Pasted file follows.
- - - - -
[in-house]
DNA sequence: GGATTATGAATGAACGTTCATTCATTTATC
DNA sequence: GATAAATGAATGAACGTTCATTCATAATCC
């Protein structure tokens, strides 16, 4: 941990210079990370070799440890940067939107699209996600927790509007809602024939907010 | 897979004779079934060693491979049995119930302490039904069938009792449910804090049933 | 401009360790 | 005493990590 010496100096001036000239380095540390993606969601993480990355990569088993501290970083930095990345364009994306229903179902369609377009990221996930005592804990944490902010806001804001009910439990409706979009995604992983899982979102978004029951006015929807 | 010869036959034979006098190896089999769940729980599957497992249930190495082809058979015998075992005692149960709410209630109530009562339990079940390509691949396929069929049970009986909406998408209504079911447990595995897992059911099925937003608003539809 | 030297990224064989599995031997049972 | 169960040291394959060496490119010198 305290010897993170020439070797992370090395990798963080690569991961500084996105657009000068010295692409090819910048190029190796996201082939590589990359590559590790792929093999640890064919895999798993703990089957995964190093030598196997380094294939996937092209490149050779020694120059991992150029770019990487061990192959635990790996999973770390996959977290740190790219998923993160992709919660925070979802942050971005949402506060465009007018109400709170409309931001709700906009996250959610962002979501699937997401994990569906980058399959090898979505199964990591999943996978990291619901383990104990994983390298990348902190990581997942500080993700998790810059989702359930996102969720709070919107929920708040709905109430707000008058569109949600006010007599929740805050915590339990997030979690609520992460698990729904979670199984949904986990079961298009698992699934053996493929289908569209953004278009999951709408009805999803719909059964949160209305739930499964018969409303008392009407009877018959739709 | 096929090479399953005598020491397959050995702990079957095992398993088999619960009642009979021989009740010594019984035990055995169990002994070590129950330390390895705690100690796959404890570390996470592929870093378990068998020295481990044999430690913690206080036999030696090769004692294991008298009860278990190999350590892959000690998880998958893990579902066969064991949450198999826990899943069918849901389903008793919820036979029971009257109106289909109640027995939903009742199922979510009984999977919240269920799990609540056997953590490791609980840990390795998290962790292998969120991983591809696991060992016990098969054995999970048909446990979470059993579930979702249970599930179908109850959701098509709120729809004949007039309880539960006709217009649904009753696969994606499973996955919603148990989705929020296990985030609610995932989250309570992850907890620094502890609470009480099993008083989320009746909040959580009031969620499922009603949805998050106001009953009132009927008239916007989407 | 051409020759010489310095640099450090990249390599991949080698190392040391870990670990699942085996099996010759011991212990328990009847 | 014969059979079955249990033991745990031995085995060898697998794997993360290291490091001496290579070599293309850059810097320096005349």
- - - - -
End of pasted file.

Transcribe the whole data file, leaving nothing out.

[in-house]
DNA sequence: GGATTATGAATGAACGTTCATTCATTTATC
DNA sequence: GATAAATGAATGAACGTTCATTCATAATCC
């Protein structure tokens, strides 16, 4: 941990210079990370070799440890940067939107699209996600927790509007809602024939907010 | 897979004779079934060693491979049995119930302490039904069938009792449910804090049933 | 401009360790 | 005493990590 010496100096001036000239380095540390993606969601993480990355990569088993501290970083930095990345364009994306229903179902369609377009990221996930005592804990944490902010806001804001009910439990409706979009995604992983899982979102978004029951006015929807 | 010869036959034979006098190896089999769940729980599957497992249930190495082809058979015998075992005692149960709410209630109530009562339990079940390509691949396929069929049970009986909406998408209504079911447990595995897992059911099925937003608003539809 | 030297990224064989599995031997049972 | 169960040291394959060496490119010198 305290010897993170020439070797992370090395990798963080690569991961500084996105657009000068010295692409090819910048190029190796996201082939590589990359590559590790792929093999640890064919895999798993703990089957995964190093030598196997380094294939996937092209490149050779020694120059991992150029770019990487061990192959635990790996999973770390996959977290740190790219998923993160992709919660925070979802942050971005949402506060465009007018109400709170409309931001709700906009996250959610962002979501699937997401994990569906980058399959090898979505199964990591999943996978990291619901383990104990994983390298990348902190990581997942500080993700998790810059989702359930996102969720709070919107929920708040709905109430707000008058569109949600006010007599929740805050915590339990997030979690609520992460698990729904979670199984949904986990079961298009698992699934053996493929289908569209953004278009999951709408009805999803719909059964949160209305739930499964018969409303008392009407009877018959739709 | 096929090479399953005598020491397959050995702990079957095992398993088999619960009642009979021989009740010594019984035990055995169990002994070590129950330390390895705690100690796959404890570390996470592929870093378990068998020295481990044999430690913690206080036999030696090769004692294991008298009860278990190999350590892959000690998880998958893990579902066969064991949450198999826990899943069918849901389903008793919820036979029971009257109106289909109640027995939903009742199922979510009984999977919240269920799990609540056997953590490791609980840990390795998290962790292998969120991983591809696991060992016990098969054995999970048909446990979470059993579930979702249970599930179908109850959701098509709120729809004949007039309880539960006709217009649904009753696969994606499973996955919603148990989705929020296990985030609610995932989250309570992850907890620094502890609470009480099993008083989320009746909040959580009031969620499922009603949805998050106001009953009132009927008239916007989407 | 051409020759010489310095640099450090990249390599991949080698190392040391870990670990699942085996099996010759011991212990328990009847 | 014969059979079955249990033991745990031995085995060898697998794997993360290291490091001496290579070599293309850059810097320096005349």